The Slatest

Report: the EPA Halted Publication of Research About Chemical Pollutants After White House Warned of PR “Nightmare”

EPA Administrator Scott Pruitt.
EPA Administrator Scott Pruitt.
Nicholas Kamm/Getty Images

Newly released emails have shown that the Environmental Protection Agency and the White House halted the publication of new research on chemical pollutants after one White House official warned of the “potential public relations nightmare” publishing the research could bring.

According to a report by Politico, the Health and Human Services’ Agency for Toxic Substances and Disease Registry had concluded that pollutants produced by large chemical plants and military bases pose a danger to human health at levels lower than previously thought. That finding could lead to far higher costs for companies and for the Defense Department if it translated into higher standards for cleaning up water sources to prevent contamination. But it has been more than three months since the study was finished, and the HHS confirmed that there is no plan to publish its results.

The EPA defended the inaction as a matter of taking the time to coordinate responses to “local, state, and Congressional constituents and partners.”

The chemicals, known as PFOA and PFOS, are found in water supplies all over the country. According to the EPA, they are used to make fabrics, packaging, and cookware, and they are present in firefighting foam, among other products and processes. Most people have been exposed to them at some level, and in certain quantities, they have been linked to thyroid issues and even cancer.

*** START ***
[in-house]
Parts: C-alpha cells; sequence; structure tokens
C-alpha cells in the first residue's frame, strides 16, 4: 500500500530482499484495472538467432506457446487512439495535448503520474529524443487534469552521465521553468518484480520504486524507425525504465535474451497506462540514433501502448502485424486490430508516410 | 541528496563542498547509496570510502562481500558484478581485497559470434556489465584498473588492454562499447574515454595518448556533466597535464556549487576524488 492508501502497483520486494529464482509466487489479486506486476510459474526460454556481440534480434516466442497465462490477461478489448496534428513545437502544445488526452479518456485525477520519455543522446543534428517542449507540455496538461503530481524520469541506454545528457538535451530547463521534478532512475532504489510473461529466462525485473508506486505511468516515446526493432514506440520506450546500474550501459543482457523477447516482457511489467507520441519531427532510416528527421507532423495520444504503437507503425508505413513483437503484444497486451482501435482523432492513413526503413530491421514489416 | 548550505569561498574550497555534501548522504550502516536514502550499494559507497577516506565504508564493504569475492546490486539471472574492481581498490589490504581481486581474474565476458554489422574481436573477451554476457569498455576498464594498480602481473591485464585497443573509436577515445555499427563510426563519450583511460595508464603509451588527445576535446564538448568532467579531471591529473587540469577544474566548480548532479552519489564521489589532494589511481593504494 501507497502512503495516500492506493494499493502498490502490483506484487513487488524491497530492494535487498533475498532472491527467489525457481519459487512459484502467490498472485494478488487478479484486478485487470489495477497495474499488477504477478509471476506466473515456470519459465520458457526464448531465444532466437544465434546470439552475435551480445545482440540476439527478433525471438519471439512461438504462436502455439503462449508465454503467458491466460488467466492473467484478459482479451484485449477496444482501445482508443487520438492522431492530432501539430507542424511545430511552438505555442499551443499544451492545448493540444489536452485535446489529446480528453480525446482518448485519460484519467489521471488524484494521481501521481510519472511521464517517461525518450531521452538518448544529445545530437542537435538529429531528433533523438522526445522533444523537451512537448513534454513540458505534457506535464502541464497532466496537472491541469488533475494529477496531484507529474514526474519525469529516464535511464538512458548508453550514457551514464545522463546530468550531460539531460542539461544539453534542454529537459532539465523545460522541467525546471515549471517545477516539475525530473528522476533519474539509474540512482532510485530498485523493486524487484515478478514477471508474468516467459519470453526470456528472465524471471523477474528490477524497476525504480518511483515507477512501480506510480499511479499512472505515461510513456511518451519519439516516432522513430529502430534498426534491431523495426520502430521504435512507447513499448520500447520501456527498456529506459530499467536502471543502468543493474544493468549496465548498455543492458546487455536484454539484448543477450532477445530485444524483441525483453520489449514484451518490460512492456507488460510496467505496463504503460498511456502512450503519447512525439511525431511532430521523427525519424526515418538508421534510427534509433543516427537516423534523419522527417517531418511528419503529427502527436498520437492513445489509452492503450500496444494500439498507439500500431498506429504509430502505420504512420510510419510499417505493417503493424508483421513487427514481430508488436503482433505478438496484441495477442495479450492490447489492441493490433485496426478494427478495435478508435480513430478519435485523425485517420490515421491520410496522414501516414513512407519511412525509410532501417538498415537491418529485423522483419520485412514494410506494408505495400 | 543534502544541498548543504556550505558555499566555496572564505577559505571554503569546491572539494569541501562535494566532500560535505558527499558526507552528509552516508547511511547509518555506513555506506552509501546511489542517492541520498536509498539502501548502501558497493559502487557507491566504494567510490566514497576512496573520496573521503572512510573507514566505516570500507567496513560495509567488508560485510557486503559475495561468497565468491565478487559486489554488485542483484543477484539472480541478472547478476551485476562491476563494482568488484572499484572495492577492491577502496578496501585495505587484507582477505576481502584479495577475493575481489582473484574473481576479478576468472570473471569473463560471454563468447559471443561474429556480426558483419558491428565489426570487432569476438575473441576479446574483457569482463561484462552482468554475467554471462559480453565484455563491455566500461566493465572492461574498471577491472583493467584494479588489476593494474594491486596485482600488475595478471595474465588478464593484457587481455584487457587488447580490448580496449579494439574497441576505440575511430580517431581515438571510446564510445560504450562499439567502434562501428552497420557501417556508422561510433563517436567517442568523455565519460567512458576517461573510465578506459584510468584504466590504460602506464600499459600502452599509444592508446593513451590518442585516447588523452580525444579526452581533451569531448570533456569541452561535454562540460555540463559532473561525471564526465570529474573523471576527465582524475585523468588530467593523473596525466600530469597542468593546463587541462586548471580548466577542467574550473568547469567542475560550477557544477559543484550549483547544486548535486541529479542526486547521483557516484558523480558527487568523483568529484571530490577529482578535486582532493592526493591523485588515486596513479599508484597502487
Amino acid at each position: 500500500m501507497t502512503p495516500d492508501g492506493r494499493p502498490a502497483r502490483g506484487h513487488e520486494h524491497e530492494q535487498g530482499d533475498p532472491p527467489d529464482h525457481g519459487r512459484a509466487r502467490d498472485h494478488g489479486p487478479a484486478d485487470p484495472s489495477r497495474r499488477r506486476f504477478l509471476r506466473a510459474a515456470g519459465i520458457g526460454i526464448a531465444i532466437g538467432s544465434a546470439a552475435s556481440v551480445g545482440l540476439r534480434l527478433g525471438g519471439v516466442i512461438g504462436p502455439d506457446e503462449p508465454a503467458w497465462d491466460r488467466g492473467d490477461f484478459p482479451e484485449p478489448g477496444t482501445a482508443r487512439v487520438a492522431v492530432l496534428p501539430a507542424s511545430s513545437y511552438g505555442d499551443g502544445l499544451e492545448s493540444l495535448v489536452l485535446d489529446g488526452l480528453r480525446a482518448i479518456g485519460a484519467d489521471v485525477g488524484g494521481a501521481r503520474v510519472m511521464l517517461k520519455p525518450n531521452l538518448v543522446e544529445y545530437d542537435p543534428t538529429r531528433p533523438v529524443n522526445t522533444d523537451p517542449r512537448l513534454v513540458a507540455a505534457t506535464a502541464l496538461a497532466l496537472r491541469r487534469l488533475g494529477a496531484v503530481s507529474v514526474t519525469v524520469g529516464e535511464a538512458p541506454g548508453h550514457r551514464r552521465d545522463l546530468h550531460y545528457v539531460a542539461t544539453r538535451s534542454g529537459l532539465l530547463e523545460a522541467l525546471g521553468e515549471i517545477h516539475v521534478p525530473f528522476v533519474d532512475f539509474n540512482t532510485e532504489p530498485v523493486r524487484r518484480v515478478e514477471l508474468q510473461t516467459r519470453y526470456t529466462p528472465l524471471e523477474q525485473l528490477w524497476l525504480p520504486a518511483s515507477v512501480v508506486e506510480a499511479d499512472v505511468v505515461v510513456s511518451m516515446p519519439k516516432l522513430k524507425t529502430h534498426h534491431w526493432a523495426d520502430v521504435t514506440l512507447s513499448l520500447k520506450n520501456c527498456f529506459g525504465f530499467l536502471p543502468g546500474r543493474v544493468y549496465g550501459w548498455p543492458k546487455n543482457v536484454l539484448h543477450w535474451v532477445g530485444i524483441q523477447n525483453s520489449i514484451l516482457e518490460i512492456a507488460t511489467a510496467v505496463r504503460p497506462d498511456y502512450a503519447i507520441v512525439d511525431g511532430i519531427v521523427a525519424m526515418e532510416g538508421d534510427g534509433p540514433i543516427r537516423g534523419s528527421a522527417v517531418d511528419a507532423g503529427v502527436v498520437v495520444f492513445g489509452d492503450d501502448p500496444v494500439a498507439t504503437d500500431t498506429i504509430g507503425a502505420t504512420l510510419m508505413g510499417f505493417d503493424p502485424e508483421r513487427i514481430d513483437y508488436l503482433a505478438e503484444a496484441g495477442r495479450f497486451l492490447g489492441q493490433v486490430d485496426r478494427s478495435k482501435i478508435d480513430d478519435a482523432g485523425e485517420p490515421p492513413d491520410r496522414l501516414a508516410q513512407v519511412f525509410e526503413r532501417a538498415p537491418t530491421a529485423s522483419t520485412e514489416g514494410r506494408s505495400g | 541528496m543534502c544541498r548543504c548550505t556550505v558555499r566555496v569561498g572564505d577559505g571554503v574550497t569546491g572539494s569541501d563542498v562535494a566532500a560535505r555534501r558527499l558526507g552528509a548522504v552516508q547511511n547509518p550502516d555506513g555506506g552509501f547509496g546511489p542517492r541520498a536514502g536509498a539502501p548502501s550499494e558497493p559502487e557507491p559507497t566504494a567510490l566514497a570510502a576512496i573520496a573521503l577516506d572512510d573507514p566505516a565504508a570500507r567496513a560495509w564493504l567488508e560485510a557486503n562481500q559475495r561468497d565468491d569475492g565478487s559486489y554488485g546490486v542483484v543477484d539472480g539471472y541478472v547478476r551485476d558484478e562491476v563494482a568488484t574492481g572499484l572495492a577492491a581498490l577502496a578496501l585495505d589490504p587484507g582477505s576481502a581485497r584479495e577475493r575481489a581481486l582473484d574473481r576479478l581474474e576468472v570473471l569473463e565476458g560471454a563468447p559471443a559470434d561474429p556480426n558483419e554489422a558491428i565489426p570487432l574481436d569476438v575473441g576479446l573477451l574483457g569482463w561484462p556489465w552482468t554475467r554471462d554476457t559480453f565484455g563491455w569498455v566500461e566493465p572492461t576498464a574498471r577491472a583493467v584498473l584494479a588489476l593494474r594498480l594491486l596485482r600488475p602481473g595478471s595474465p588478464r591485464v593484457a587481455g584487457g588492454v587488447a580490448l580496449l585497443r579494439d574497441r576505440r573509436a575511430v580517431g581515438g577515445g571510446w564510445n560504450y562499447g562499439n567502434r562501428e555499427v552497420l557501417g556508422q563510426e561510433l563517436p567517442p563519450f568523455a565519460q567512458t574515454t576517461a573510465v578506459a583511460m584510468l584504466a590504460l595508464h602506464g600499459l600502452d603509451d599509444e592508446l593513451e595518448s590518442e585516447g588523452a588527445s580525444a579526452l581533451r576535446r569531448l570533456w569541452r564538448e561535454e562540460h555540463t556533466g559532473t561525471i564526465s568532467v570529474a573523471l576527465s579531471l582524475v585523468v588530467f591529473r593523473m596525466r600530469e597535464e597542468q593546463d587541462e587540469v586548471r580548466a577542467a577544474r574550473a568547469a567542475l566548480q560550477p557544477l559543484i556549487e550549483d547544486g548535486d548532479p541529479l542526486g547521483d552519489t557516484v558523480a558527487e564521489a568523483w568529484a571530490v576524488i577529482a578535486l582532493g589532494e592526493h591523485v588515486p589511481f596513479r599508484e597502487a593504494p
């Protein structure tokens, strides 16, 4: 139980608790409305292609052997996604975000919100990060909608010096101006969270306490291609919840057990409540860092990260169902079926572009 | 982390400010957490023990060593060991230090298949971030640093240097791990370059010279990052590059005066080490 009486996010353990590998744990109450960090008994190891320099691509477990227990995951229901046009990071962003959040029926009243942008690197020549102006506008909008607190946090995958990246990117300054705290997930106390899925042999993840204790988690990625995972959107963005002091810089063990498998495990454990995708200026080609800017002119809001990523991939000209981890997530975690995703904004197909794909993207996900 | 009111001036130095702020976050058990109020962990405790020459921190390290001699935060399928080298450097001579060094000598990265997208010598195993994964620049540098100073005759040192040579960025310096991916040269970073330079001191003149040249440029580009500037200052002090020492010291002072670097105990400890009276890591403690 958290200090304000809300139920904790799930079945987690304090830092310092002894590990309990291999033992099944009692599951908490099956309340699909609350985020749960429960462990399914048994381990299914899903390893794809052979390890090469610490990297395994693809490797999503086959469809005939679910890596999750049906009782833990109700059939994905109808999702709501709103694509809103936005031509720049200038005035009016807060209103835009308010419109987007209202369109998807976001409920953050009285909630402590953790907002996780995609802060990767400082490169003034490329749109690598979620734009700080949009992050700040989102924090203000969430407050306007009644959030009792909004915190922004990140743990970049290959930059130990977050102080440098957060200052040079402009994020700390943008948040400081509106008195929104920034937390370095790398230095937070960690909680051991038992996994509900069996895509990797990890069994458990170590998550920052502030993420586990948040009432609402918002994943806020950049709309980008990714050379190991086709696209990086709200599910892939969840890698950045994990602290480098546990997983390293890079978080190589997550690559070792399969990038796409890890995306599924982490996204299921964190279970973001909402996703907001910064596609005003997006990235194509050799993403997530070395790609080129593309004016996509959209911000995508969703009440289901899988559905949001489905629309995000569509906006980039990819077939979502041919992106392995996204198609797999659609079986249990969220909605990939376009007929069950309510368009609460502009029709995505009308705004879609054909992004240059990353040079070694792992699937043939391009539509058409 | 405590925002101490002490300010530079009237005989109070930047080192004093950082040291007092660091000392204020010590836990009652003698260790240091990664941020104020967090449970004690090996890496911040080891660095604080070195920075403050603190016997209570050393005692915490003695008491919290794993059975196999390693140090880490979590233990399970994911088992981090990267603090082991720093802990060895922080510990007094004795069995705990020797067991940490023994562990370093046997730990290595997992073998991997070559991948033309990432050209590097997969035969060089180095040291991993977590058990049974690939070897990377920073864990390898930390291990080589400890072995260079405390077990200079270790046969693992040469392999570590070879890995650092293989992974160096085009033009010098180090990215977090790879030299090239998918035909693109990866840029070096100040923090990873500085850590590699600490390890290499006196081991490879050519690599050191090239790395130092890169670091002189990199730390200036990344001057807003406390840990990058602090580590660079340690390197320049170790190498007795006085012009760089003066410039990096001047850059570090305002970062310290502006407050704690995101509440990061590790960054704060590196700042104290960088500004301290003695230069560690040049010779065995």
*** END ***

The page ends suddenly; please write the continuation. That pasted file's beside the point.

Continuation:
Emails obtained under a Freedom of Information Act request by the Union of Concerned Scientists revealed that a White House aide warned of the damage the study’s results could have on the EPA and on the Defense Department. “The public, media, and Congressional reaction to these numbers is going to be huge,” the aide wrote. The political appointee who oversees environmental issues at the Office of Management and Budget then forwarded that email to the EPA’s top financial officer.

A top EPA official then suggested that the study be sent to the OMB for an interagency review, according to Politico. This official, who had worked for the OMB during the Bush administration, wrote that the OMB “played this role quite a bit under the Bush Administration, but under Obama they just let each agency do their own thing.”

Pruitt has repeatedly favored the voice of industry in his agency, replacing academic scientists with industry representatives on advisory boards. The EPA has, during Pruitt’s administration, flaunted records laws, and Pruitt himself has been notably protective of any information that could attract negative press, violating spending laws to install privacy booths in his office and even keeping his appearances secret out of fear of public scrutiny.